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Dinosaurs, as you like them In Focus by Richard Crouse METRO CANADA July 03, 2009

jurassic-park-t-rex-imgMovie dinosaurs come in all forms. As screen characters — from Jurassic Park’s terrifying T-Rexes to the cute and cuddly baby dinos of this weekend’s Ice Age: The Dawn of the Dinosaurs — they are as versatile as they are extinct.

Just as varied are the methods used to bring the prehistoric behemoths to big screen life.

The first film dinosaur was a pen-and-ink creature seen in a fanciful 1908 British film called Prehistoric Man. In it a caveman sketch comes alive and threatens its creator. The artist survives by drawing a picture of a dinosaur, which also comes to life and eats the prehistoric man.

Another of the original celluloid dinosaurs was Gertie the Dinosaur. Released in 1914, the film featured 10,000 hand-drawn images to animate the tango-dancing Apatosaurus.

After Gertie, pen and ink animated dinosaurs remained popular for the next seventy years in everything from 1915’s Stone Age Adventure to 1988’s Land Before Time.

The word dinosaur means “fearfully-great lizard” so it makes sense that lizards have frequently subbed for their vanished cousins on celluloid.

A 1914 film called On Moonshine Mountain tried to pass off geckos as dinosaurs while 1940’s One Million B.C. dressed up lizards with cardboard fins for a more “realistic” dinosaur appearance. D.W. Griffith tried for a more menacing look, using an alligator dressed up as a dino for his two-reeler Brute Force, which described the great beasts as “one of the perils of prehistoric apartment life.”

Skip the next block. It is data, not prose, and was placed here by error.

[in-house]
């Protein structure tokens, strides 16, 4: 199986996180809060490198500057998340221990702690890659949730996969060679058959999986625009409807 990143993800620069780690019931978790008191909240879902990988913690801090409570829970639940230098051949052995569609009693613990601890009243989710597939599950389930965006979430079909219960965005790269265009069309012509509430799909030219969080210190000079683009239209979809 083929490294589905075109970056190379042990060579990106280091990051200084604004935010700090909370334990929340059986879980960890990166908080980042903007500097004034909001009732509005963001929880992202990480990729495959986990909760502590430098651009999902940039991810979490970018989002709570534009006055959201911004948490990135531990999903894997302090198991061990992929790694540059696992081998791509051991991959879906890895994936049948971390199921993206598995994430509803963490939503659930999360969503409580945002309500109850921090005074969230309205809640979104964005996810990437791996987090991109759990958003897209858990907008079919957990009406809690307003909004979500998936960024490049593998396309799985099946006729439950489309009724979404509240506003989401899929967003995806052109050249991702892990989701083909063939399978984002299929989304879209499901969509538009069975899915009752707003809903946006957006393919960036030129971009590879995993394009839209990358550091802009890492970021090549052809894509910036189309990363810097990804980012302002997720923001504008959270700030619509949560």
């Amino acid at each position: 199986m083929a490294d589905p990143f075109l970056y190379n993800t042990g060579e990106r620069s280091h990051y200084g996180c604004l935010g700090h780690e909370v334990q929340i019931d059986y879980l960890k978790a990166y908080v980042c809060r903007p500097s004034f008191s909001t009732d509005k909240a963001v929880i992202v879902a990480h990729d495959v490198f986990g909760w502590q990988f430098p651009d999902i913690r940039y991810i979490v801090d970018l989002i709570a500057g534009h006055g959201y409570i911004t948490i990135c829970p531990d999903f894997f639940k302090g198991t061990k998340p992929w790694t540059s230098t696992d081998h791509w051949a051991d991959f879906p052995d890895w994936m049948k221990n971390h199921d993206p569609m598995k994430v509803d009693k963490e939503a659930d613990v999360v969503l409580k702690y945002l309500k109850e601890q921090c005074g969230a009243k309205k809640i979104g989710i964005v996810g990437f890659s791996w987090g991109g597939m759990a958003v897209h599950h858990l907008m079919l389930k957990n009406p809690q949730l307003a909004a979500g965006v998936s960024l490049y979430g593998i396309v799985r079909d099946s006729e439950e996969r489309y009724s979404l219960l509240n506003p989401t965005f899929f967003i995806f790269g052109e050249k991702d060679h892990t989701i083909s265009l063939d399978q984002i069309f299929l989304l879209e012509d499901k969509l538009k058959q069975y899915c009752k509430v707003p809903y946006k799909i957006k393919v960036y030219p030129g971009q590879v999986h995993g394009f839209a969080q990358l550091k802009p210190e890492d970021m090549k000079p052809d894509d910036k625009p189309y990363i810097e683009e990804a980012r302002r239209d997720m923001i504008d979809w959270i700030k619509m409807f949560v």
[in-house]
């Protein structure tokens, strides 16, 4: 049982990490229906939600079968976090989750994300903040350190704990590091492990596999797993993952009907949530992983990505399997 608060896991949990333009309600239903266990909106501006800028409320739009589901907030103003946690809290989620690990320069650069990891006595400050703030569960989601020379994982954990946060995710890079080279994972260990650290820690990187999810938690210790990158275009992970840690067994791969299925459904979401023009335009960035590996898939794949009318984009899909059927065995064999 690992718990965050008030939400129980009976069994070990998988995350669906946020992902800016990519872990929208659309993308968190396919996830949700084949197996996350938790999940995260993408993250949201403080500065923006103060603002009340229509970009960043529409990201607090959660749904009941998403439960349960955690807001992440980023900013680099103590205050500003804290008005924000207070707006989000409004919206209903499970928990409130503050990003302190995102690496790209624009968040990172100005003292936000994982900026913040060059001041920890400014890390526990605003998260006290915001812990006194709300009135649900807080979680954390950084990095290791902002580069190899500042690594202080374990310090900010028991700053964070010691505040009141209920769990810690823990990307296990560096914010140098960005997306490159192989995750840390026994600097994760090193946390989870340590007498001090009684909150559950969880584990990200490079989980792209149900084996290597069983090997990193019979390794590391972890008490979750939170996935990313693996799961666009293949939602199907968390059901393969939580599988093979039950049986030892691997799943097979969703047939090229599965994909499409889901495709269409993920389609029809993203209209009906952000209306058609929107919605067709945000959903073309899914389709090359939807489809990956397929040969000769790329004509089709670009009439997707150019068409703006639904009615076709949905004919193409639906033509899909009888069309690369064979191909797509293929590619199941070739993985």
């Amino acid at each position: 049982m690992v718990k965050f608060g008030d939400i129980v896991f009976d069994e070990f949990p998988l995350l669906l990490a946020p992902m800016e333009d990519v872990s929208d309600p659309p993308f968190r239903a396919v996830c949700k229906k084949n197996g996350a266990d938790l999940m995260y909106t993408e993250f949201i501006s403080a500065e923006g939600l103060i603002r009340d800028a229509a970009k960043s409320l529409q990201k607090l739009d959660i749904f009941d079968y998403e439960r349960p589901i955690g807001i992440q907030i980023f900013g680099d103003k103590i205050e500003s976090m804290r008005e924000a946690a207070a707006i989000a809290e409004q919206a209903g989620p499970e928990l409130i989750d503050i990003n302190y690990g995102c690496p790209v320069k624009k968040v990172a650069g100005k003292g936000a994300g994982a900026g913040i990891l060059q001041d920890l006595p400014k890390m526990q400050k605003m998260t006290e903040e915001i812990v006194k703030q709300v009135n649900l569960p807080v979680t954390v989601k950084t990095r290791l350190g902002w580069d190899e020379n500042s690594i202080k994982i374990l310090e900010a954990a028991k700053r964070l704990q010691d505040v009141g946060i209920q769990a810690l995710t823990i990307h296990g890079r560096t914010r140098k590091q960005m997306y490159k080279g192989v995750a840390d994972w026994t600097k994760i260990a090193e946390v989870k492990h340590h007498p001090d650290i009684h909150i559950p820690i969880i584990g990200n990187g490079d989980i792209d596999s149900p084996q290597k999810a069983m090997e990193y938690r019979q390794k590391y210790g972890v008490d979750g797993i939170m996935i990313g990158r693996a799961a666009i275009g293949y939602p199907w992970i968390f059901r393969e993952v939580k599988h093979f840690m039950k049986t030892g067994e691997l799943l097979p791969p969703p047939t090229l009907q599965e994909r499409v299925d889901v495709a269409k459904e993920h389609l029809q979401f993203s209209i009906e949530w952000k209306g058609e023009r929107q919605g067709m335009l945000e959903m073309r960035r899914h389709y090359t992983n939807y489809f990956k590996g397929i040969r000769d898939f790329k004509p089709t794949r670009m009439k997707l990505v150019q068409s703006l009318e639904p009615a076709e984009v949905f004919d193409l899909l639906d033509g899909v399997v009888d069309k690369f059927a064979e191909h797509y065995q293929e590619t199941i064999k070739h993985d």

Other methods of crafting on-screen dinos include the old “man in a rubber suit” trick (pioneered by cheapo producer Roger Corman in Voyage to the Prehistoric Planet but perfected by Toho Studios in the Godzilla films) and the wondrous stop motion animation of Willis O’Brien (The Lost World) and Ray Harryhausen (The Beast from 20,000 Fathoms) but the biggest and baddest show biz dinosaurs sprung from the mind of Steven Spielberg (and the computers of his animators).

Even though Jurassic Park’s binary code velociraptors and triceratopses weren’t biologically accurate and didn’t exist during the Jurassic days (most didn’t live until the Cretaceous period) they were the loudest and proudest dinos the movies had ever seen.

Hundreds of films have featured dinosaurs and audiences never seem to tire of them, but why?

“Perhaps people’s fascination with prehistoric life has something to do with bridging fantasy with reality,” offers Harryhausen. “They are connected with the shadowy key to our mysterious origin.”

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